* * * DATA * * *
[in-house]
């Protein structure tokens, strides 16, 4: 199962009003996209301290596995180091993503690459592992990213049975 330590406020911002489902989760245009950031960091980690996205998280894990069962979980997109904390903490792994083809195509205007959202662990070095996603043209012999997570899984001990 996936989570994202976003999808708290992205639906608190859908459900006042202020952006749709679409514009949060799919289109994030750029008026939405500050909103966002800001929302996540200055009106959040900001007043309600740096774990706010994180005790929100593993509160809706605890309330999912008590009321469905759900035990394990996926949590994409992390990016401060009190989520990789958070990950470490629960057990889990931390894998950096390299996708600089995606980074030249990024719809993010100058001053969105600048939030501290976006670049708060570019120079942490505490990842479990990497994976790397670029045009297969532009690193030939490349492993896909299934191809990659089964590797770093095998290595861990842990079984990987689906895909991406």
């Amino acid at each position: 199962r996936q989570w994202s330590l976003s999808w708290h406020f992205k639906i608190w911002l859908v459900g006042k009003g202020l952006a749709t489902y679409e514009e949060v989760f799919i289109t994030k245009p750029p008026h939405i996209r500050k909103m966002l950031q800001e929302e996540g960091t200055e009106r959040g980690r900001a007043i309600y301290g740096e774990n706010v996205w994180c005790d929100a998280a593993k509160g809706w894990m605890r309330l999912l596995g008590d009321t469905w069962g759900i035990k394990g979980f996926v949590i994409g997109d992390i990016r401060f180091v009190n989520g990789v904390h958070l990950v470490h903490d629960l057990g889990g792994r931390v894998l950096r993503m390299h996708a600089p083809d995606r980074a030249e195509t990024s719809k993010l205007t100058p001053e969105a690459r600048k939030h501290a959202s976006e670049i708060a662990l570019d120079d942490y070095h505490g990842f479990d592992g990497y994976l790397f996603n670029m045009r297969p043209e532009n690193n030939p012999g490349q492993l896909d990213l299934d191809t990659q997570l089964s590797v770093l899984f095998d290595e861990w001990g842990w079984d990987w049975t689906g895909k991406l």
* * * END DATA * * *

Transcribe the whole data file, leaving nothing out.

[in-house]
């Protein structure tokens, strides 16, 4: 199962009003996209301290596995180091993503690459592992990213049975 330590406020911002489902989760245009950031960091980690996205998280894990069962979980997109904390903490792994083809195509205007959202662990070095996603043209012999997570899984001990 996936989570994202976003999808708290992205639906608190859908459900006042202020952006749709679409514009949060799919289109994030750029008026939405500050909103966002800001929302996540200055009106959040900001007043309600740096774990706010994180005790929100593993509160809706605890309330999912008590009321469905759900035990394990996926949590994409992390990016401060009190989520990789958070990950470490629960057990889990931390894998950096390299996708600089995606980074030249990024719809993010100058001053969105600048939030501290976006670049708060570019120079942490505490990842479990990497994976790397670029045009297969532009690193030939490349492993896909299934191809990659089964590797770093095998290595861990842990079984990987689906895909991406």
């Amino acid at each position: 199962r996936q989570w994202s330590l976003s999808w708290h406020f992205k639906i608190w911002l859908v459900g006042k009003g202020l952006a749709t489902y679409e514009e949060v989760f799919i289109t994030k245009p750029p008026h939405i996209r500050k909103m966002l950031q800001e929302e996540g960091t200055e009106r959040g980690r900001a007043i309600y301290g740096e774990n706010v996205w994180c005790d929100a998280a593993k509160g809706w894990m605890r309330l999912l596995g008590d009321t469905w069962g759900i035990k394990g979980f996926v949590i994409g997109d992390i990016r401060f180091v009190n989520g990789v904390h958070l990950v470490h903490d629960l057990g889990g792994r931390v894998l950096r993503m390299h996708a600089p083809d995606r980074a030249e195509t990024s719809k993010l205007t100058p001053e969105a690459r600048k939030h501290a959202s976006e670049i708060a662990l570019d120079d942490y070095h505490g990842f479990d592992g990497y994976l790397f996603n670029m045009r297969p043209e532009n690193n030939p012999g490349q492993l896909d990213l299934d191809t990659q997570l089964s590797v770093l899984f095998d290595e861990w001990g842990w079984d990987w049975t689906g895909k991406l």